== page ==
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Bike-passing laws: Better give them 3 feet - Insure.com

Bike passing lawsThree feet may not seem like much, but it could save somebody's life and prevent a world of hurt for you, too.

Three feet is the distance that should be between your car and a cyclist you pass on the road.

California is among the latest states to enact a 3-foot bike passing law, requiring drivers to give cyclists at least 3 feet of clearance when they pass them. The California law went into effect in fall 2014.

Most states have some type of bike-passing law on the books. Break the law and you could get a ticket and a fine, which could impact your car insurance rates. Worse, you could seriously hurt or kill a cyclist.

The California law's sponsor -- then-Los Angeles Mayor Antonio Villaraigosa -- knows this all too well. Villaraigosa was riding his mountain bike one Saturday evening in July 2010 along Venice Boulevard when a taxi cut him off. Villaraigosa flipped over the handlebars and landed on his elbow, fracturing it.

After the accident he became a bicycling advocate in a city traditionally unfriendly to bikes and he worked on the state level to push for the bike-passing law, promoted by the California Bicycle Coalition as "Give me 3."

Bike-passing laws gain traction

States with bike-passing laws

Here’s how much room drivers must put between their car and bicyclists.

States requiring minimum of 4 feet of clearance:

Pennsylvania

States requiring minimum of 3 feet of clearance:

Arizona

Arkansas

California

Colorado

Connecticut

Delaware

District of Columbia

Florida

Georgia

Illinois

Kansas

Louisiana

Maine

Maryland

Minnesota

Mississippi

Nebraska

Nevada

New Hampshire

Oklahoma

Tennessee

Utah

Virginia

West Virginia

Wisconsin

States requiring a safe distance:

Massachusetts

Missouri

Montana

New York

Oregon

Rhode Island

South Carolina

Vermont

West Virginia

Wisconsin became the first state to enact a 3-foot passing rule in 1973, and as of June 2014, 23 other states and the District of Columbia had followed. Pennsylvania has a 4-foot bike passing law, and nine other states have general laws that require drivers to pass at a safe distance, according to the National Conference of State Legislatures. Some cities, such as Austin, Texas, have their own bike-passing ordinances.

Penalties vary. In California the base fine for violating the 3-foot passing rule without causing injuries is $35, which becomes $233 once court and administrative fees are added. The base fine for a violation resulting in a collision that injures a bicyclist is $220, which becomes $959 including fees.

The penalty for violating Arizona's 3-foot bike-passing rule is a $500 fine if the bicyclist sustains serious injury and $1,000 if the bicyclist dies.

Some locales are taking a proactive approach to enforcement. Last year the Austin Police Department began using undercover officers on bikes to crack down on drivers violating its Vulnerable Road Users Ordinance. Two officers in plain clothes rode single file on roads without bike lanes and then radioed information to waiting patrol cars about drivers who came too close when passing them.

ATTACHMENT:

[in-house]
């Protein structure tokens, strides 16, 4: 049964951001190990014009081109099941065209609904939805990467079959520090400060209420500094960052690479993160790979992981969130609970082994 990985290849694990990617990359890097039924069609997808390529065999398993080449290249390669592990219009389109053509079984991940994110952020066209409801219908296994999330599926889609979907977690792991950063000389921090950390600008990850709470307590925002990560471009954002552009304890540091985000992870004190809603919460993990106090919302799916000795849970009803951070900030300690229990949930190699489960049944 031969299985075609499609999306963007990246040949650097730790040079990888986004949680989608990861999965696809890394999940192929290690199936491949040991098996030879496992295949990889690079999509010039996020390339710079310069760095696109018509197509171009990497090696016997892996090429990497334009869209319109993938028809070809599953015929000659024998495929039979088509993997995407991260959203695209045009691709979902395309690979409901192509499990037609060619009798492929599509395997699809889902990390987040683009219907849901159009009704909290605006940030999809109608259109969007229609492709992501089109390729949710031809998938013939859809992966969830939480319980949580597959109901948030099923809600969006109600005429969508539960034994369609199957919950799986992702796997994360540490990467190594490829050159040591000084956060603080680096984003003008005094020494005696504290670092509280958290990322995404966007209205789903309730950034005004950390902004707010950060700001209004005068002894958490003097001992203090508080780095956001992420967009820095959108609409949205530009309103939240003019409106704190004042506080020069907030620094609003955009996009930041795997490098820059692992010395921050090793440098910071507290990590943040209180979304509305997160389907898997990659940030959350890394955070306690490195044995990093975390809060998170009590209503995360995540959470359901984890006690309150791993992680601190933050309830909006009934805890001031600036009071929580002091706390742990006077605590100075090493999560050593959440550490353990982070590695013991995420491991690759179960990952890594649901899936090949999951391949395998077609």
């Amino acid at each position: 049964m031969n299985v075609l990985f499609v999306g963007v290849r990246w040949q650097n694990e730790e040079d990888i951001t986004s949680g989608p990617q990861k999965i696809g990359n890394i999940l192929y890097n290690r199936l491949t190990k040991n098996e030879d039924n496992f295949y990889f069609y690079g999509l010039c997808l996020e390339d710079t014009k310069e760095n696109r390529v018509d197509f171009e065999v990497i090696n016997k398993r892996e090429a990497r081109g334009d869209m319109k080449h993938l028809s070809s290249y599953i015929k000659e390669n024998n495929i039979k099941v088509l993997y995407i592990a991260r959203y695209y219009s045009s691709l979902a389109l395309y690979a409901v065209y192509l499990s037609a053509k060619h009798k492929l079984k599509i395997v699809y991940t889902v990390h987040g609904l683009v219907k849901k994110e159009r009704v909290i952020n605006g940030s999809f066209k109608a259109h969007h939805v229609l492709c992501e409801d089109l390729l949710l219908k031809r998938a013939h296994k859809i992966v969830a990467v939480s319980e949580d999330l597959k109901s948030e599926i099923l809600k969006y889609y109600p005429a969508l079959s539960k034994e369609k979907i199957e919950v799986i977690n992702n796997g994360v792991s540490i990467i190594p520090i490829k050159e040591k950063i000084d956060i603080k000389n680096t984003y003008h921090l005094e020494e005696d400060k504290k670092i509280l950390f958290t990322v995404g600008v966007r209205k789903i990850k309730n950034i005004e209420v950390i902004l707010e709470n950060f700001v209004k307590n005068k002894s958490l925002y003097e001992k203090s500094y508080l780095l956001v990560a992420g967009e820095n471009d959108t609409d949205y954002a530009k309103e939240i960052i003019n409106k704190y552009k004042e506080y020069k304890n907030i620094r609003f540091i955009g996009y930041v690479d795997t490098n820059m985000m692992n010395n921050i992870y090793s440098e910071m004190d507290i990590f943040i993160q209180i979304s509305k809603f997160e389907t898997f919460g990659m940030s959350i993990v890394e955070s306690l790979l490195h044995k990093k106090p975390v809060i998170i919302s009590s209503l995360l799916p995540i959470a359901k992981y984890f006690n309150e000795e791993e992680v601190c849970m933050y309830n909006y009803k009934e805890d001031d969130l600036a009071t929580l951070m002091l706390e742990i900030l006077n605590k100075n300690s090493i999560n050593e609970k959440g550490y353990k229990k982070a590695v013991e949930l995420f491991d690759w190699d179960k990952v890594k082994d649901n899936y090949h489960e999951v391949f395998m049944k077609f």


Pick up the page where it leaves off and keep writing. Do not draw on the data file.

Consequences of cutting it too close

Whether a violation impacts your car insurance rates depends on whether the ticket appears on your motor vehicle record and how seriously your insurance company treats the violation. Insurers vary in their approaches. If the violation results in an accident with injuries, your insurance rates are likely to go up.

Carole Walker, executive director of the Rocky Mountain Insurance Information Association, based in the Denver area, says her law enforcement contacts say they generally issue careless-driving tickets for motor vehicle violations against cyclists.

"In most jurisdictions here that carries four points on your [driving record] and could very well result in higher car insurance premiums," she says. "Your insurance company considers tickets and at-fault accidents in determining your risk and insurance premium. The bottom line is driving distracted, aggressively or carelessly when you're sharing the roadway with cyclists is not only dangerous but can result in insurance consequences."

So how do you gauge 3 feet?

Here’s a good rule of thumb: "It's about the same amount of space you'd give a car with the door wide open," says Dave Snyder, executive director of the California Bicycle Coalition.

He suggests that drivers take a moment to pause before they pass a bicyclist.

"Tap the brakes, take a breath and relax," he says. "Wait a moment and think about passing safely. And don't think you can squeeze by if it looks close."

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